Short-term vs long-term prognosis in decisions to admit palliative care patients to intensive care
M. Escher1, M. Nendaz1, B. Ricou1, F. Scherer1, P. Hudelson1, S. Cullati1, T. Perneger1 (1Genève)
There are no definitive criteria for admission to intensive care (ICU). Current recommendations state that long-term prognosis should be considered along with patient need for life-sustaining therapies and potential to benefit from intensive care. We have shown that physicians accurately predict short-term survival for patients assessed for ICU and that survival prediction is associated with admission decisions. How physicians balance long-term against short-term prognosis is not known.
Assess the influence of long-term prognosis on the decision to admit or not a palliative care patient to intensive care.
All consecutive requests for ICU admission made for patients hospitalized in the division of general internal medicine of the Geneva University Hospitals were identified. The internal medicine (IM) physician and the intensive care (ICU) physician involved were contacted within 12 hours. They were asked to estimate the patient’s probability of survival if the patient was admitted to the ICU, and if the patient remained on the ward, in 5 ordered categories (<10%, 10-40%, 41-60%, 61-90%, >90%). Palliative care patients were defined as patients with an advanced disease compromising long-term prognosis, based on diagnoses in the medical record. The admission decision was recorded.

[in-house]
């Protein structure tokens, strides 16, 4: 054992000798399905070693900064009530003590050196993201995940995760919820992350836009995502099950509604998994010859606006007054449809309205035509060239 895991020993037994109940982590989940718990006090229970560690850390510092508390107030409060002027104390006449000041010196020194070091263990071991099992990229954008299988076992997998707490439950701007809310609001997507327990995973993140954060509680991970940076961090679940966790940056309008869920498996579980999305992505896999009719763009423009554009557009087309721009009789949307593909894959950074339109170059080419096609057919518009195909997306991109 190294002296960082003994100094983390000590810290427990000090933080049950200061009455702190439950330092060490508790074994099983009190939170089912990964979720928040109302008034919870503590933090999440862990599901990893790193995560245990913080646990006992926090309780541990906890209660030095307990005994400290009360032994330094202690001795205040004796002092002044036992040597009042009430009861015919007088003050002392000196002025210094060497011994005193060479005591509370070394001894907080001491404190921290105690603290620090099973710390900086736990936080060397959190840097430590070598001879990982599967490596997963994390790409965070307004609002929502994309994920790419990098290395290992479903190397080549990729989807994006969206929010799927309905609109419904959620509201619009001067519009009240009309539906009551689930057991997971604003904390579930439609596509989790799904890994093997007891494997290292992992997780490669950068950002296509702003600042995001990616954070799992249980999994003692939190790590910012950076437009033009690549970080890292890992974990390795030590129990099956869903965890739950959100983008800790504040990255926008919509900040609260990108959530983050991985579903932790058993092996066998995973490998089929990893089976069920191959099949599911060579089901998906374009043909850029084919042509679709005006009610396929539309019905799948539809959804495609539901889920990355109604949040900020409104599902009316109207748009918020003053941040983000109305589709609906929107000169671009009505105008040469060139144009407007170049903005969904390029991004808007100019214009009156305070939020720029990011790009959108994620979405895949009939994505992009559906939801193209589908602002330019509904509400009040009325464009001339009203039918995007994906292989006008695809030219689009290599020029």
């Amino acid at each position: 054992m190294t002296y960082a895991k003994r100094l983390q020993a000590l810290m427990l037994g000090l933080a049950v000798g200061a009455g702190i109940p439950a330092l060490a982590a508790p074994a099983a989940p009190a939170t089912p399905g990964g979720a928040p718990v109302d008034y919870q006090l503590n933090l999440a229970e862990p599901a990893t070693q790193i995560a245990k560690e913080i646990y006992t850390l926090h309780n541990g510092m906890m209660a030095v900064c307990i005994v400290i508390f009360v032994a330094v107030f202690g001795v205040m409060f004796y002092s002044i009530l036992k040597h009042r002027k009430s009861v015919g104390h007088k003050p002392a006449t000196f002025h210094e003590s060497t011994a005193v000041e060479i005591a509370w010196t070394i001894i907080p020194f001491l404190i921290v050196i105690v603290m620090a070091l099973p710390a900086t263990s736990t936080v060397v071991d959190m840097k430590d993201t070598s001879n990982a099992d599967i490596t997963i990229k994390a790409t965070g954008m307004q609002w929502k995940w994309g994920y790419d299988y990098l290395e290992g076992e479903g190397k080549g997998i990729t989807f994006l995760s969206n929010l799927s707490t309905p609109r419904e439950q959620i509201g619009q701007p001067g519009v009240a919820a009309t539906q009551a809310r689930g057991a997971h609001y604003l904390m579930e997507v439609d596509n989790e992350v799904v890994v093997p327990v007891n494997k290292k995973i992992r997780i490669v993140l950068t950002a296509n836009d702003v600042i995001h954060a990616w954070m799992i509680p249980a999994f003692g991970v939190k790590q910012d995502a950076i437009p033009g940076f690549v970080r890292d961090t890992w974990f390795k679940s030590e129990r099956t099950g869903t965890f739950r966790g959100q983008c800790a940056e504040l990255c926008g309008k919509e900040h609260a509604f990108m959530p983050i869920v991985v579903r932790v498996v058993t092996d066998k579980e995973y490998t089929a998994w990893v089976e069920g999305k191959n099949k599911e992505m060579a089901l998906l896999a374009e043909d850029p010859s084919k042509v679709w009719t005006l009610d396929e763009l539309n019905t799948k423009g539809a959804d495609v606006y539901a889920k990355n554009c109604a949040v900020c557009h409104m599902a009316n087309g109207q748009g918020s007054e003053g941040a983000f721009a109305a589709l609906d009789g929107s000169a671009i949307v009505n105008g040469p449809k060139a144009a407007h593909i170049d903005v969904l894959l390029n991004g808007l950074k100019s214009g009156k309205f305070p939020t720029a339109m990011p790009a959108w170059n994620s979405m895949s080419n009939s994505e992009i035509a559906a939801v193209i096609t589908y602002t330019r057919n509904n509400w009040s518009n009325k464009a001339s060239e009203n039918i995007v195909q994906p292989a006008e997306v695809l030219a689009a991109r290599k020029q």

In total 201 patients were included, of whom 116 (57.7%) had an advanced disease. Patients with advanced diseases were as frequently admitted to the ICU (80/116, 69.0%) as those without (60/85, 70.6%). In multiple logistic regression, admission of the patient to the ICU was positively associated with a higher probability of survival in the ICU estimated by the ICU physician (odds ratio (OR) 2.0 per survival category, p=0.005) and by the IM physician (OR 2.1, p=0.003), negatively associated with a higher probability of survival on the ward (OR=0.28, p<0.001 for ICU physician, and OR=0.47, p=0.002 for IM physician), and was not associated with advanced disease (OR=1.04, p=0.93).
Admission to intensive care was strongly influenced by the physicians’ estimation of short term survival on the ward and in the ICU. The recommendation to take long-term prognosis into account when deciding on admission to the ICU is not routinely applied.
Funding: Swiss National Science Foundation, NRP 67 “End-of-life”